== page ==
An estimated that more than 2.5 million people suffer from at least one pressure injury each year. There are ways to reduce the risk. A new clinical study by researchers at Stanford Health Care looked at whether a wearable patient sensor could improve patient outcomes at risk for pressure injuries. The study, “Effect of a wearable patient sensor on care delivery for preventing pressure injuries in acutely ill adults, a pragmatic randomized clinical trial (LS-HAPI study), is available in the online issue of International Journal of Nursing Studies.
The study found that patients randomized to be treated by Leaf were 73% less likely to develop a pressure injury. The optimized care delivery enabled by Leaf translated into a significant reduction in hospital-acquired pressure injuries. The investigator-initiated, prospective, blinded, randomized, controlled trial involved over 1,200 patients and over 100,000 hours of data was analyzed. Patients were randomized to either a Treatment or Control group. In the treatment group, the Leaf sensor was used to help ensure that patients were repositioned with sufficient frequency and quality.
The Leaf sensor continuously monitors all patient movements and is designed to notify providers if repositioning is required to prevent a pressure injury. The sensor seamlessly monitors patient position and activity, regardless of whether they are in bed, a chair, or ambulating. Pressure injuries are among the nation’s most common preventable facility-acquired conditions, affecting more than 2.5 million patients a year. Pressure injuries are also one of the key outcomes measures that factor into hospital quality metrics, which are being increasingly tied to reimbursement.
“This large, randomized, controlled trial confirms what has been demonstrated in smaller studies and is consistent with real-world customer experience,” said Leaf Healthcare CEO and co-founder Barrett Larson. “This study is an important step towards redefining the standard of care for pressure injury prevention.”Several studies have shown the Leaf System improves patient turning/mobility, reduces pressure injury rates, helps nurses prioritize patient care, improve caregiver workflow, and saves hospitals non-reimbursed costs associated with the treatment of pressure injuries. Click Here for More on the Leaf System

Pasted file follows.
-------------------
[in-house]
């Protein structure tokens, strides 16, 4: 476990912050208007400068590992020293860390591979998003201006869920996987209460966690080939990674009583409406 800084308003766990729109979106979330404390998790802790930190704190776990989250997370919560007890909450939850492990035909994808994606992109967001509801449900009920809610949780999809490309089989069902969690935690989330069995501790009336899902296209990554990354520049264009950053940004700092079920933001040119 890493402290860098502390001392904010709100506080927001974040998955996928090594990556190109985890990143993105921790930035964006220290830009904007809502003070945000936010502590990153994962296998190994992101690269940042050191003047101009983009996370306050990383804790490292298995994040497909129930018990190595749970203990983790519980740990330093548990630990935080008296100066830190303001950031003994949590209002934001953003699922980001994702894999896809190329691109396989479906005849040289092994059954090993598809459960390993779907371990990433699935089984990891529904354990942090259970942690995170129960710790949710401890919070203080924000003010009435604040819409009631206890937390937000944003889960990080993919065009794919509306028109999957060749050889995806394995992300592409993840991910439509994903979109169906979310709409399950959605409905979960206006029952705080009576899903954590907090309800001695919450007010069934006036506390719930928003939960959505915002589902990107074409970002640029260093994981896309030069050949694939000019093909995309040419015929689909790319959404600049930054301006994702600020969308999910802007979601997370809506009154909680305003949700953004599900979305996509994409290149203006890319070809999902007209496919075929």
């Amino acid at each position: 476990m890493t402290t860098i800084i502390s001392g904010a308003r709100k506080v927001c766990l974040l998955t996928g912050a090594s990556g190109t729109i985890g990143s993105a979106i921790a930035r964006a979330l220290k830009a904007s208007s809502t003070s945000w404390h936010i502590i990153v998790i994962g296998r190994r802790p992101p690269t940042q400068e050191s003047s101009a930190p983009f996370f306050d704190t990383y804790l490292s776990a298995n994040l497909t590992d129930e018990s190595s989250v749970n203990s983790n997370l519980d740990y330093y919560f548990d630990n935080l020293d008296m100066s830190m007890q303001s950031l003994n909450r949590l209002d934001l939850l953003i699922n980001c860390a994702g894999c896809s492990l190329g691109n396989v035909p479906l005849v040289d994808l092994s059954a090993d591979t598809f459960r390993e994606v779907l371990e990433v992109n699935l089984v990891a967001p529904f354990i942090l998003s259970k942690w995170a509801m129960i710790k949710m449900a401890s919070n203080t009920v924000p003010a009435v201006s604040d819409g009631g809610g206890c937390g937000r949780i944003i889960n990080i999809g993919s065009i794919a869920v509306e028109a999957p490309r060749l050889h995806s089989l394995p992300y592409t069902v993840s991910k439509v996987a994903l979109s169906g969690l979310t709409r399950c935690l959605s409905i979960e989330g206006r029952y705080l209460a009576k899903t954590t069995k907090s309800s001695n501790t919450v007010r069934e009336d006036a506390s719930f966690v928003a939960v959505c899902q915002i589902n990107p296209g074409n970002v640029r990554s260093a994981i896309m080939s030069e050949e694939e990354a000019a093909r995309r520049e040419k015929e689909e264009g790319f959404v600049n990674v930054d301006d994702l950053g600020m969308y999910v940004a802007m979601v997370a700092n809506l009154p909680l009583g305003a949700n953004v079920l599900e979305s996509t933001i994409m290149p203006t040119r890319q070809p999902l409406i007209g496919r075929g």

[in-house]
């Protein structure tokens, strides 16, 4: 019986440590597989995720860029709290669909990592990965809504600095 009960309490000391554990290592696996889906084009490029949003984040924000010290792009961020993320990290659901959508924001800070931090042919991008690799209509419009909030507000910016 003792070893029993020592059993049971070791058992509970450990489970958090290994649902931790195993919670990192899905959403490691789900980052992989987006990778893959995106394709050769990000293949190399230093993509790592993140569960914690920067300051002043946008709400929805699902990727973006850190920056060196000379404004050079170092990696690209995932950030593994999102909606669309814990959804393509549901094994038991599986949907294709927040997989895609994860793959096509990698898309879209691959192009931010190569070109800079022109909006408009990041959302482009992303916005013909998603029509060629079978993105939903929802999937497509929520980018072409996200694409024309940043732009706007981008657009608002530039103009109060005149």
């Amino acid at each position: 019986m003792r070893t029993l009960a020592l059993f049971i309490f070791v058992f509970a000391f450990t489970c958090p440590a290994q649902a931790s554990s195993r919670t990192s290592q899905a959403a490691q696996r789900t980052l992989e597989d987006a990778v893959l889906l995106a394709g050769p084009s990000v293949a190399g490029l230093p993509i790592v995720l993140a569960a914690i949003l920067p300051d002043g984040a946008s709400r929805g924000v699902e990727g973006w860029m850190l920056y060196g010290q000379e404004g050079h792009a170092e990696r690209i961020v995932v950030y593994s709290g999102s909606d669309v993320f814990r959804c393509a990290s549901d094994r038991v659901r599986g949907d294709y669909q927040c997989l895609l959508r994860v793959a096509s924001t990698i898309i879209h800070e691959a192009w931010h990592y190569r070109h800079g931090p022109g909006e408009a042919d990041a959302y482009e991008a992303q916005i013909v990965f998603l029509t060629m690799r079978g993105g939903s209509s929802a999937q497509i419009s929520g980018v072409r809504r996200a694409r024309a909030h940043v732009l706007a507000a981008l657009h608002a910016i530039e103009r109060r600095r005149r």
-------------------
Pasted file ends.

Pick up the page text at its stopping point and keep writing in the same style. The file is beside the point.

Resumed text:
Conclusion/ “Among acutely ill adult patients requiring Intensive Care Unit admission, the provision of optimal turning was greater with a wearable patient sensor, increasing the total time with turning compliance and demonstrated a statistically significant protective effect against the development of hospital acquired pressure injuries. These are the first quantitative data on turn quality in the Intensive Care Unit and highlight the need to reinforce optimal turning practices. Additional clinical trials leveraging technologies like wearable sensors are needed to establish the appropriate frequency and dosing of individualized turning protocols to prevent pressure injuries in at-risk hospitalized patients.”